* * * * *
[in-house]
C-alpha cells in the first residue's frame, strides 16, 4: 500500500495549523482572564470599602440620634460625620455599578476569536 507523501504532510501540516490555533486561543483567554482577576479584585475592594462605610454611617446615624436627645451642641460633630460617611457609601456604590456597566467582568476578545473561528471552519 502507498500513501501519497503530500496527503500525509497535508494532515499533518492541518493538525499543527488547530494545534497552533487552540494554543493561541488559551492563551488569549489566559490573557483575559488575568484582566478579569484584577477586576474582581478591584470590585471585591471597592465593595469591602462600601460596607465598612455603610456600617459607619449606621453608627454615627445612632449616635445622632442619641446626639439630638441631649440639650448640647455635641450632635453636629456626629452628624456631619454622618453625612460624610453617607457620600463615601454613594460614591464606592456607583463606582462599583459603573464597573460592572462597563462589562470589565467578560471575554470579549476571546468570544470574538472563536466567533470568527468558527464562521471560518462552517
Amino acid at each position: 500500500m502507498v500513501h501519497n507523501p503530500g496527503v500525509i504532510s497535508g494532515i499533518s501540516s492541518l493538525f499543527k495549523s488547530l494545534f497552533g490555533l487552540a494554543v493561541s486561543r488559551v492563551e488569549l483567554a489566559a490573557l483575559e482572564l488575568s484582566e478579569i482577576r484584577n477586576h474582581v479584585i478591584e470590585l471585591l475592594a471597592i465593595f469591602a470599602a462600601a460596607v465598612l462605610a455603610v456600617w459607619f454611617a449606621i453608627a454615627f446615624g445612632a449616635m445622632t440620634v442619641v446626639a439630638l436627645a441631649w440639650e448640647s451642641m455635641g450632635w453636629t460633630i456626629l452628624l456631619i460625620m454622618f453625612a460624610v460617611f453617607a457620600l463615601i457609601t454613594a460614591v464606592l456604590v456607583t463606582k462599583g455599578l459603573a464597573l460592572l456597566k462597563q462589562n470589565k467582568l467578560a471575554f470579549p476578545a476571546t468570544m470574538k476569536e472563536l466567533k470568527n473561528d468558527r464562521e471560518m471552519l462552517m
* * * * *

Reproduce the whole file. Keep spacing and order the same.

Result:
[in-house]
C-alpha cells in the first residue's frame, strides 16, 4: 500500500495549523482572564470599602440620634460625620455599578476569536 507523501504532510501540516490555533486561543483567554482577576479584585475592594462605610454611617446615624436627645451642641460633630460617611457609601456604590456597566467582568476578545473561528471552519 502507498500513501501519497503530500496527503500525509497535508494532515499533518492541518493538525499543527488547530494545534497552533487552540494554543493561541488559551492563551488569549489566559490573557483575559488575568484582566478579569484584577477586576474582581478591584470590585471585591471597592465593595469591602462600601460596607465598612455603610456600617459607619449606621453608627454615627445612632449616635445622632442619641446626639439630638441631649440639650448640647455635641450632635453636629456626629452628624456631619454622618453625612460624610453617607457620600463615601454613594460614591464606592456607583463606582462599583459603573464597573460592572462597563462589562470589565467578560471575554470579549476571546468570544470574538472563536466567533470568527468558527464562521471560518462552517
Amino acid at each position: 500500500m502507498v500513501h501519497n507523501p503530500g496527503v500525509i504532510s497535508g494532515i499533518s501540516s492541518l493538525f499543527k495549523s488547530l494545534f497552533g490555533l487552540a494554543v493561541s486561543r488559551v492563551e488569549l483567554a489566559a490573557l483575559e482572564l488575568s484582566e478579569i482577576r484584577n477586576h474582581v479584585i478591584e470590585l471585591l475592594a471597592i465593595f469591602a470599602a462600601a460596607v465598612l462605610a455603610v456600617w459607619f454611617a449606621i453608627a454615627f446615624g445612632a449616635m445622632t440620634v442619641v446626639a439630638l436627645a441631649w440639650e448640647s451642641m455635641g450632635w453636629t460633630i456626629l452628624l456631619i460625620m454622618f453625612a460624610v460617611f453617607a457620600l463615601i457609601t454613594a460614591v464606592l456604590v456607583t463606582k462599583g455599578l459603573a464597573l460592572l456597566k462597563q462589562n470589565k467582568l467578560a471575554f470579549p476578545a476571546t468570544m470574538k476569536e472563536l466567533k470568527n473561528d468558527r464562521e471560518m471552519l462552517m